Author of AGAINST A DARKENING SKY, THE EMPTY ROOM, OUR DAILY BREAD, and others. Find out more at www.LaurenBDavis.com. I read as if my sanity depended upon it.. . . oh, wait, it does! Snort.
Northrop Frye, who passed away in 1991, was one of the great minds of literary criticism and theory. THE EDUCATED IMAGINATION is comprised of his six Massey Lectures, which he read over the CBC in 1962. These lectures present key concepts from Frye's ANATOMY OF CRITICISM: FOUR ESSAYS.
The book explores the idea that literature is the most valuable of studies because it educates the imagination, where (as the blurb from COLLEGE ENGLISH states) we live everyday of our lives, in all our private and public decisions . . . and of course it enables us to read our books with joy.
Fascinating stuff, and Frye's style is so direct, so accessible that no one reading the book would feel intimidated, but rather excited at the world of imaginative possiblities. There is SO MUCH to savor and to keep in this slim volume, but let me just quote a little for you:
"So, you may ask, what is the use of studying the world of imagination where anything is possible and anything can be assumed, where there are no rights or wrongs and all arguments are equally good? One of the most obvious uses, I think, is its encouragement of tolerance. In the imagination our own beliefs are also only possibilities, but we can also see the possibilities in the beliefs of others Bigots and fanatics seldom have any use for the arts, because they're so preoccupied with their beliefs and actions that they can't see them as also possibilities. It's possible to go to the other extreme, to be a dilettante so bemused by possibilities that one has no convictions or power to act at all. But such people are much less common than bigots, and in our world much less dangerous."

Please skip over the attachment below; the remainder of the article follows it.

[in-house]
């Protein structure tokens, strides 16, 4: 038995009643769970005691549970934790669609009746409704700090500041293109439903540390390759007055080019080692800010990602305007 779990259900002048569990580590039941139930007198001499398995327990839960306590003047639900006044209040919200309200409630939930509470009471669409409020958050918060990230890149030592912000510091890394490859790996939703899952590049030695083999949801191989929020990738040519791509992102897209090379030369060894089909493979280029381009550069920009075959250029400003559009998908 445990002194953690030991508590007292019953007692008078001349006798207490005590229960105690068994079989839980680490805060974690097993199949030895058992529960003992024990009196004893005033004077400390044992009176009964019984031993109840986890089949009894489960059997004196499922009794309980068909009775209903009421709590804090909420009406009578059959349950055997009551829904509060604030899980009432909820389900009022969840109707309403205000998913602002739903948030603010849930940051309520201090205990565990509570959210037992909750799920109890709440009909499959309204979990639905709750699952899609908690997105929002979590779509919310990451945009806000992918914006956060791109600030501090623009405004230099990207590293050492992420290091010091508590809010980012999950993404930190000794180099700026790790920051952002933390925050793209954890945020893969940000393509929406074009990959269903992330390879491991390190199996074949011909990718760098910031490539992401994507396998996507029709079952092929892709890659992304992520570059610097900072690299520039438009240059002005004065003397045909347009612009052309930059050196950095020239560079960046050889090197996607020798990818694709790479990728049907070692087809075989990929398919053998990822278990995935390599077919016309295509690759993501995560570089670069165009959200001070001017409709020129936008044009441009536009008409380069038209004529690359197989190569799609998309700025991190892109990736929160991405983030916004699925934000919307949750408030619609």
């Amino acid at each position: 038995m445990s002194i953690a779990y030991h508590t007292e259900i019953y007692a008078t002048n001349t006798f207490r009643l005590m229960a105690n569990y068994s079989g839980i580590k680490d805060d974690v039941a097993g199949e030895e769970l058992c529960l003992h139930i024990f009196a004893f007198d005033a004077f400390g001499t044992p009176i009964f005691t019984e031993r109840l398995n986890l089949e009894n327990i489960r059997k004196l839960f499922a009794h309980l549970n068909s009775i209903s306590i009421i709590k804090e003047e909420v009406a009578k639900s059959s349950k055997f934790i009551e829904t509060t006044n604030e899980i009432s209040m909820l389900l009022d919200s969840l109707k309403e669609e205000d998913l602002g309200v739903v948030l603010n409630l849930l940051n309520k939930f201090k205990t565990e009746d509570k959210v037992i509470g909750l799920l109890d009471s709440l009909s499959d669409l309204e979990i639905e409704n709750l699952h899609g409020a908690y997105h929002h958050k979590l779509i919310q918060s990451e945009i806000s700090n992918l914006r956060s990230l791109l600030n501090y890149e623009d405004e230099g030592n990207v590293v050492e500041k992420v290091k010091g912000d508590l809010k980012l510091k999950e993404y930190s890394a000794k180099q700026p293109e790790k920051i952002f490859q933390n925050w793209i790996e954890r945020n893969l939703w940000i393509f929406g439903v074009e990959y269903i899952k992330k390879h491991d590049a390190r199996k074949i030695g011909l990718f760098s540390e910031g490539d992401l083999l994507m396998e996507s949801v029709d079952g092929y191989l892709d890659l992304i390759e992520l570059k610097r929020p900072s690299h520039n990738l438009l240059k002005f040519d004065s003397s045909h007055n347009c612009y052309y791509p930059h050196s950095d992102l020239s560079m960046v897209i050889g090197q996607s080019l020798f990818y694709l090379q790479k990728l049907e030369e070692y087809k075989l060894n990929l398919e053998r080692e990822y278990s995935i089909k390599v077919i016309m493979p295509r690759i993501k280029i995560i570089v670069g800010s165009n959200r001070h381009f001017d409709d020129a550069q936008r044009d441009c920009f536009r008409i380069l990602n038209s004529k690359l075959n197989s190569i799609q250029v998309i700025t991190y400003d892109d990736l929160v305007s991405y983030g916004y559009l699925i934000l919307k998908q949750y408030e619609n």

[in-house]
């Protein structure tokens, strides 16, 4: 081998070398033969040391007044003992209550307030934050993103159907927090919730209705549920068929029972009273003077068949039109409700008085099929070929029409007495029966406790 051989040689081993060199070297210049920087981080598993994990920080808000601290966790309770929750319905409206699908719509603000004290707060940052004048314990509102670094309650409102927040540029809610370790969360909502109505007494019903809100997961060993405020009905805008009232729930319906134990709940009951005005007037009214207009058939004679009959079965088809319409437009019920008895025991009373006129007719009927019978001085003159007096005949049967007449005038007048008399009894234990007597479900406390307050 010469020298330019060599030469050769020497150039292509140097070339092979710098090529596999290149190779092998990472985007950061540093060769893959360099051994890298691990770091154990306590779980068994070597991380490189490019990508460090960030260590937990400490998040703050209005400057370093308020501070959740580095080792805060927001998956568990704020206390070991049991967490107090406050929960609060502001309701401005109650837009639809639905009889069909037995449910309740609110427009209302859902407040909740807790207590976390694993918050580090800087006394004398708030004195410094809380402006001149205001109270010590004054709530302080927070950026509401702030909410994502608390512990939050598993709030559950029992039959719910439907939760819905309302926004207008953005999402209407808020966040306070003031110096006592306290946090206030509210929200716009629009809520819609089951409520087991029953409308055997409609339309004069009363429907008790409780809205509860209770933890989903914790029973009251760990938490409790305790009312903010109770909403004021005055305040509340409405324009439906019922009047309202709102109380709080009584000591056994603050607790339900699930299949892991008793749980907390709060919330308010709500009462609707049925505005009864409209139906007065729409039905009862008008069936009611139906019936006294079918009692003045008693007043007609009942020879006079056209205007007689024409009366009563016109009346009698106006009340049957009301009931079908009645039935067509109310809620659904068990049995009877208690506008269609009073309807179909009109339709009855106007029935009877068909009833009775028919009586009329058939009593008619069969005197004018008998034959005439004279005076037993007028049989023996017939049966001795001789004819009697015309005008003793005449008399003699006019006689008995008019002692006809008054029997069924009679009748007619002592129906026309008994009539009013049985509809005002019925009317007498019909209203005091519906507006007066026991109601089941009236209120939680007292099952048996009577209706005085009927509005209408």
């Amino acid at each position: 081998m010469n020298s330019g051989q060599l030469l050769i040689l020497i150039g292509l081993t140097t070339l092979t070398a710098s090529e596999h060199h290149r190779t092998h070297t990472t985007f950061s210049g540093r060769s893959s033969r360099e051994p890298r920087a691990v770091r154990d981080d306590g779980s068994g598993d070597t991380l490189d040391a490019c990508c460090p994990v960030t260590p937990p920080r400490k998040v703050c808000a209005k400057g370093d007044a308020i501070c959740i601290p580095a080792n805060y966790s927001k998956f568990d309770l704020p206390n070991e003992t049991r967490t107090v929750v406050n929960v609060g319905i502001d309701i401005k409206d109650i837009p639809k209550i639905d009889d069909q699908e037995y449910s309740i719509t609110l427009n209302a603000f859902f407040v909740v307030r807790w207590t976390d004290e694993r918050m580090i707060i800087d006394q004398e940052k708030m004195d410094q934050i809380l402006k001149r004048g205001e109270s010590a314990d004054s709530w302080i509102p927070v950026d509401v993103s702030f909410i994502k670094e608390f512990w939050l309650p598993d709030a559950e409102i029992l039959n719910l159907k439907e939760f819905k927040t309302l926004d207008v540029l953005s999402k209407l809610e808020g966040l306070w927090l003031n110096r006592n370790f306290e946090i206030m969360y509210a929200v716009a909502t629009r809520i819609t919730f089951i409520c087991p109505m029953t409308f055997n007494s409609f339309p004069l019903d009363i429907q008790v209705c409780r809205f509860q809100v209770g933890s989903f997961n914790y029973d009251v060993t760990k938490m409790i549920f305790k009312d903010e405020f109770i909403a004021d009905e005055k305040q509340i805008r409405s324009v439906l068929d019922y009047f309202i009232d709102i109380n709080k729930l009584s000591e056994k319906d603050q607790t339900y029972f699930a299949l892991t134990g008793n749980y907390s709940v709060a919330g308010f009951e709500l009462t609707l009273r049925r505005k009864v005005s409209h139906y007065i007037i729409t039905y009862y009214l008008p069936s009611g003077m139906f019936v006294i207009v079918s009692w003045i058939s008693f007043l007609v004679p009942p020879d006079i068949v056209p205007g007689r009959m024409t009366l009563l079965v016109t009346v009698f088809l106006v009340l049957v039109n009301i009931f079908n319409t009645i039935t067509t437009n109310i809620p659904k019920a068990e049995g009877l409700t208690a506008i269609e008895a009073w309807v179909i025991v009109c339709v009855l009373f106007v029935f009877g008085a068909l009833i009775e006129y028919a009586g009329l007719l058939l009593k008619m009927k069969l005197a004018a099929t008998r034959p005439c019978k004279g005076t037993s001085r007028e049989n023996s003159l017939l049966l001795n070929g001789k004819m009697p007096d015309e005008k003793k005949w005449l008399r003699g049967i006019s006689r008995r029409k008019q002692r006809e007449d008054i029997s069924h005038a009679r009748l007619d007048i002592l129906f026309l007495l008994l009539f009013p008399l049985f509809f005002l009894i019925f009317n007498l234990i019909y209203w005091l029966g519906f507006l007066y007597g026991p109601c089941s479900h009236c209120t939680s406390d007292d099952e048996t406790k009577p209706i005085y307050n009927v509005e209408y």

That's wonderful, isn't it? Later he discusses the scene in "King Lear" where Gloucester's eyes are put out, using it as an example of how literature develops empathy -- "Literature keeps presenting the most vicious things to us an entertainment, but what it appeals to is not any pleasure of these things, but the exhilaration of standing apart from them and being able to see them for what they are because they aren't really happening. The more exposed we are to this, the less likely we are to find an unthinking pleasure in cruel or evil things. As the eighteenth century said in a fine mouth-filling phrase, literature refines our sensibilities."
I think I shall ask all my writing students to read this, as an introduction to Frye's work, and perhaps as a way to deepen their understanding of their own.